Social crisis, class struggle and the 2020 election

The 2020 election is taking place against the backdrop of the greatest social, economic and political crisis in the modern history of the United States.

The outbreak of the COVID-19 pandemic has deeply destabilized American society. Over 185,000 people have been killed. Some 27 million people are unemployed. Food lines stretch for city blocks, and one fifth of mothers with young children say their families do not have enough to eat.

The ruling class’s efforts to force workers back on the job, despite a raging pandemic, have led to a wave of strikes and protests and seen millions of people demonstrate against police violence in thousands of cities and towns throughout the country.

The 2020 election is defined by these twin processes: the protracted crisis of American capitalism exposed by the pandemic, and the explosive growth of anti-capitalist sentiment and mass radicalization in the working class, as part of a growing wave of social protest all over the world.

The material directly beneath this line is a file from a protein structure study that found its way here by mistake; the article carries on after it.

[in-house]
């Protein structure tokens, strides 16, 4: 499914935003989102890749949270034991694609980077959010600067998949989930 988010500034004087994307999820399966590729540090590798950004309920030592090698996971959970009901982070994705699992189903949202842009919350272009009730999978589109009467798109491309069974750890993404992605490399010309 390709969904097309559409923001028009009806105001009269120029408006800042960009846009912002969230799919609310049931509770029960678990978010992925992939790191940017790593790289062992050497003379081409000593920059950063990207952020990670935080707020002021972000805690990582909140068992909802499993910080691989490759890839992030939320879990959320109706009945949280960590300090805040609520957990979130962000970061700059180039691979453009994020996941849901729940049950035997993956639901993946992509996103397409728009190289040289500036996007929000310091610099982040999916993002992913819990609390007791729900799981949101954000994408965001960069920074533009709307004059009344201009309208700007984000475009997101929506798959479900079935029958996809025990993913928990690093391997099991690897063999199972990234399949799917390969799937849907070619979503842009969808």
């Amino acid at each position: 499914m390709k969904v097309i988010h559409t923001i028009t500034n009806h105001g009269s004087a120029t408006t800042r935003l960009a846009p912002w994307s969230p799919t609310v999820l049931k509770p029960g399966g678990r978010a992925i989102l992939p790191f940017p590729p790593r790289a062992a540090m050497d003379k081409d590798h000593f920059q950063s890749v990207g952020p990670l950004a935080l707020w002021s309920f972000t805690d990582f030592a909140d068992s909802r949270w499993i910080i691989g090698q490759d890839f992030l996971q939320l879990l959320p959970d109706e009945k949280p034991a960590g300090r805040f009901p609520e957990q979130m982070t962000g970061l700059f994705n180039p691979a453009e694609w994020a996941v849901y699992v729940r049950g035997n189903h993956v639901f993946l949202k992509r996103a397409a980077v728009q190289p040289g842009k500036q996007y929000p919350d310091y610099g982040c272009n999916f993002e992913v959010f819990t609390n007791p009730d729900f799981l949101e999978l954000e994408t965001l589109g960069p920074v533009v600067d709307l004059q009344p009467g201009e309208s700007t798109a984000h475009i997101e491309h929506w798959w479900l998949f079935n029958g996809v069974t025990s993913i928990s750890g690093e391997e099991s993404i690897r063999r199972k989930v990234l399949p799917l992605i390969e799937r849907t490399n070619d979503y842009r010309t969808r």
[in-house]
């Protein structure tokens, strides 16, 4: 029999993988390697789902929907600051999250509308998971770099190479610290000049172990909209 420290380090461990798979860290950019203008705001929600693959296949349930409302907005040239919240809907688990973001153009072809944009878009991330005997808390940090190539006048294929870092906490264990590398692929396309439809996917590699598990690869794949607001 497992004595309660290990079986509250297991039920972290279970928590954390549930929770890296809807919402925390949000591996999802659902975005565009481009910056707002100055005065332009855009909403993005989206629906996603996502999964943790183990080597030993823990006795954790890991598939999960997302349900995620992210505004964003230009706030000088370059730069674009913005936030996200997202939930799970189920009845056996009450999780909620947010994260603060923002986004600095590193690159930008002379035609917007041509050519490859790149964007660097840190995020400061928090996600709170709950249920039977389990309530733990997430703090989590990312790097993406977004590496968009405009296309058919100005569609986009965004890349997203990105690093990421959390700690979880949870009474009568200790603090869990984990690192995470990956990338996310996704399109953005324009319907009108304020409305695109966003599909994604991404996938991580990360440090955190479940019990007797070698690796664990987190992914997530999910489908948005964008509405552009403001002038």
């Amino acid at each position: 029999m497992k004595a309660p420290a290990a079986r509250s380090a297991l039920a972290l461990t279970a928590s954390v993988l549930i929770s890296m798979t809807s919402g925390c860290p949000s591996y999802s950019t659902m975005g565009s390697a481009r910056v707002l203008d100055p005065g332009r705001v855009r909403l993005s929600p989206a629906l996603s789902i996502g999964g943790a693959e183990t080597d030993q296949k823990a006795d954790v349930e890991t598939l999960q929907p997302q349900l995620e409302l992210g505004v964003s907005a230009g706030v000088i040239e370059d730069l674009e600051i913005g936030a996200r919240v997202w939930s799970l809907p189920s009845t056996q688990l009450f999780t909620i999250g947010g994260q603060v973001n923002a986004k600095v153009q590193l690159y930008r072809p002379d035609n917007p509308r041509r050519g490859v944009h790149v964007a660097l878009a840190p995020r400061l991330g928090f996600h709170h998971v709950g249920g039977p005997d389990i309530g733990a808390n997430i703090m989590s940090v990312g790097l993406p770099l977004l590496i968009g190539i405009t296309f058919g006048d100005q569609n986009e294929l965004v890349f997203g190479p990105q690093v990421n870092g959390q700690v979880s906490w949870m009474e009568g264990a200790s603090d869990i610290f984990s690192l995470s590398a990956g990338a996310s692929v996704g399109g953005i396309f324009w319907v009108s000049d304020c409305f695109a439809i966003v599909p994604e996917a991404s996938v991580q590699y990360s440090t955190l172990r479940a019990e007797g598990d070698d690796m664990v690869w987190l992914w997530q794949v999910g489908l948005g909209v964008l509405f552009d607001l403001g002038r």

In their own ways, last week’s Democratic National Convention and this week’s Republican National Convention represented the response of the parties of the ruling class to the eruption of social opposition, to which they are both hostile and which they both fear.

The more direct response comes from the Republicans. Speaker after speaker railed in hysterical fashion, some literally screaming, against a tide of left-wing opposition engulfing the nation. They ranted against “Marxism,” “socialism” and “mob rule” by left-wing demonstrators.

In his fixation on the growth of socialist sentiment, Trump knows he is not speaking about the Democrats, such as Biden, Pelosi, Sanders or Alexandria Ocasio-Cortez. He has taken the measure of all of them, and some, such as Kamala Harris, he has directly financed. Rather, he expresses the dread within the ruling class of mass working class opposition emerging outside of the two-party system.

The Democrats’ response is more sophisticated. Employing their army of professional apologists and left-talking spin doctors, the Democrats sought to present themselves as sympathetic to the demands of protesters against police violence and of workers facing a social disaster. But this was only to chloroform and disarm the mounting opposition, to splinter it into an array of warring “identities,” and to channel it into the dead end of racial politics.